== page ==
It took eight years of effort, but Democrats in the state legislature seem on the verge of restoring funding for family planning centers that had been cut by former Gov. Chris Christie.
The Assembly on Thursday approved measures restoring $7.45 million in funding for women’s health centers and expanding Medicaid eligibility to women for family planning services.
The state Senate had already approved the bills, which now go to Gov. Phil Murphy for approval. Murphy, who took office in January, had vowed during his gubernatorial campaign to move quickly to restore the money.
“We’ve made this legislation one of our first priorities for the new legislative session now that we have a governor who is willing to sign it. It’s incumbent upon us to step up to the plate at the state level to ensure that access to vital preventive healthcare services like mammograms, cancer screenings and prenatal care is a right, not a privilege,” said Assemblyman Vince Mazzeo, a sponsor of the bill
Former Gov. Chris Christie had consistently cut the money from state budgets starting in 2010.
Democrats repeatedly voted to restore it, only to see the measure vetoed by Christie. Christie at first claimed he was doing it because of fiscal concerns, but later, during his campaign for the Republican presidential nomination, said it reflected his conservative policies.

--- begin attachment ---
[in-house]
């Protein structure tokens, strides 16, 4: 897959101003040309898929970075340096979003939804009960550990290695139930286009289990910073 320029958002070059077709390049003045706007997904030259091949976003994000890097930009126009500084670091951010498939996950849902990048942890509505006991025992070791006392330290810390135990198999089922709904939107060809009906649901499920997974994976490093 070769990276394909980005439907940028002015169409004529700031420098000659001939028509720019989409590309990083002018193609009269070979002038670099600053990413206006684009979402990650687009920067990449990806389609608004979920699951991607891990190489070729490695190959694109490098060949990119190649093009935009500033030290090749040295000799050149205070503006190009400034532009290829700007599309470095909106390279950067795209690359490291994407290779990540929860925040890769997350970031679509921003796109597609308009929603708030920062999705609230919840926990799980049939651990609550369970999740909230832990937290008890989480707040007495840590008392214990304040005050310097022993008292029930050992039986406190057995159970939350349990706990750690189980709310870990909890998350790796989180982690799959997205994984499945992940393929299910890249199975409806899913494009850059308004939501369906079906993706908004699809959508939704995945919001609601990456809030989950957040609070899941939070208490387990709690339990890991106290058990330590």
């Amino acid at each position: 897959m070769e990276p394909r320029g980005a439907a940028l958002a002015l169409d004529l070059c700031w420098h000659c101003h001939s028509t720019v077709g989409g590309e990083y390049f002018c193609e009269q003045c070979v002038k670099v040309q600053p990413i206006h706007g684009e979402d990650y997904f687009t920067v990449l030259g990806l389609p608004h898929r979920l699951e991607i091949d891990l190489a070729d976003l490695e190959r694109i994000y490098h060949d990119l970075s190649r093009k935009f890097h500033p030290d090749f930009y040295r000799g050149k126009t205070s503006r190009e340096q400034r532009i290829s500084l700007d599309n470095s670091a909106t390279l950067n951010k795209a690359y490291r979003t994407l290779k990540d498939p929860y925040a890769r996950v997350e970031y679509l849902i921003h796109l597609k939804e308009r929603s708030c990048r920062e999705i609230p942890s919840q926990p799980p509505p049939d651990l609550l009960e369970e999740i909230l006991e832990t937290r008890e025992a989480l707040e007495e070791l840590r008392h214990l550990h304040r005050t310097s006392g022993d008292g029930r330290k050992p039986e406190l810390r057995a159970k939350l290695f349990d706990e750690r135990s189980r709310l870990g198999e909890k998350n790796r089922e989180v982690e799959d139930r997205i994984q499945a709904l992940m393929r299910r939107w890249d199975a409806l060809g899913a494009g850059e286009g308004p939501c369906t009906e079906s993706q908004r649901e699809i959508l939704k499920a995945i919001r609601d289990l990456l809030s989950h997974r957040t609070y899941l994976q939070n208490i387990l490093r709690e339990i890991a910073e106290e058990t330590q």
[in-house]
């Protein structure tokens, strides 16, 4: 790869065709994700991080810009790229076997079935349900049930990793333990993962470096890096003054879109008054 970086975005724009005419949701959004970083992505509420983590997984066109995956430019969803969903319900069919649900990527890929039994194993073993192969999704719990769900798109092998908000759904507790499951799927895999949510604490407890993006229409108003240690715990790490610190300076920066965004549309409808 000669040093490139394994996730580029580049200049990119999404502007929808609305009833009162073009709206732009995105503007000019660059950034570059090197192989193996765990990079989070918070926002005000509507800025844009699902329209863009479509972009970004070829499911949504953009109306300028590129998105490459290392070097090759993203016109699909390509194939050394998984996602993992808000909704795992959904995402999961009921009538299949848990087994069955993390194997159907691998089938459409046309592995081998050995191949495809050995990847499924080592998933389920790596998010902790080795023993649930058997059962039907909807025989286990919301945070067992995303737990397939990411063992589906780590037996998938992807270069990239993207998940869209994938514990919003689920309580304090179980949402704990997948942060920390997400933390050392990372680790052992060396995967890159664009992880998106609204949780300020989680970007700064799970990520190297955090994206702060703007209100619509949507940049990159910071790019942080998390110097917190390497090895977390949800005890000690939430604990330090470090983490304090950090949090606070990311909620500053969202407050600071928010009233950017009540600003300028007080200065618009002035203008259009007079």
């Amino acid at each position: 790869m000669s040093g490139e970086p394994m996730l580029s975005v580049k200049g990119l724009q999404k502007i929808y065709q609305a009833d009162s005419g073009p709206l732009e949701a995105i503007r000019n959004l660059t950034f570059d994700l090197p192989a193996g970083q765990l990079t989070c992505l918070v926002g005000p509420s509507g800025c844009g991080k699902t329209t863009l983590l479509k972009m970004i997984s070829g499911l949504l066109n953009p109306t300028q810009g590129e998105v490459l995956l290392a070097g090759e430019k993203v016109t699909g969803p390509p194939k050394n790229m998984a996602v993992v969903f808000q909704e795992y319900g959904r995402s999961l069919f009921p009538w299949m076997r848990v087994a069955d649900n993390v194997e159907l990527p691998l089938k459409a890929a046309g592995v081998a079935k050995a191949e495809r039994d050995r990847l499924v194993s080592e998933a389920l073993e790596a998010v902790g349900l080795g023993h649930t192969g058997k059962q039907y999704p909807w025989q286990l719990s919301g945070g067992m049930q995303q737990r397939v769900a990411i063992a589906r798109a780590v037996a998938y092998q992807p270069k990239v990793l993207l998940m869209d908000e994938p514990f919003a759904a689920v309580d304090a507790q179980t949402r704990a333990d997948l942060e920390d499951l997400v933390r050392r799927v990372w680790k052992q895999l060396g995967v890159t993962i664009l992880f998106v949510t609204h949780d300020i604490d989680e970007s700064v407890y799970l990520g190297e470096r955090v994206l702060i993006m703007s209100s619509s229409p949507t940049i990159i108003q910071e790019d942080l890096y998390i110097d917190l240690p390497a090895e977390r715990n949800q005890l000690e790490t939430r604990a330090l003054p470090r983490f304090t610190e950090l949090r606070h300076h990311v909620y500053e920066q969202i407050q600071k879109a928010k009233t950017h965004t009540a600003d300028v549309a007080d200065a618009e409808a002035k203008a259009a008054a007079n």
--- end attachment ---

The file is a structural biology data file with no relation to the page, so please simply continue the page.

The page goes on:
Supporters of the bills point to numbers showing that in 2009, more than 136,000 patients visited funded centers that provided such things as health and cancer screenings, birth control, Pap tests, treatment for sexually transmitted infections and other services.
By 2013, that number had declined by 27 percent—37,000 fewer patients.
Those opposed to restoring the funds said the drop was due to women going to federally qualified health centers, which provide a broader array of medical services.
The measure to expand Medicaid coverage of family planning services makes financial sense said co-sponsor Assemblywoman Eliana Pintor Marin.
“Not only is this funding a compassionate move, it’s a financially prudent one, as well,” she said. “We can’t leave this money sitting on the table when women’s health centers throughout the state have been forced to close or turn patients away. With the federal government covering 90 percent of the cost, this is an investment well worth making on behalf of struggling women and families across New Jersey.”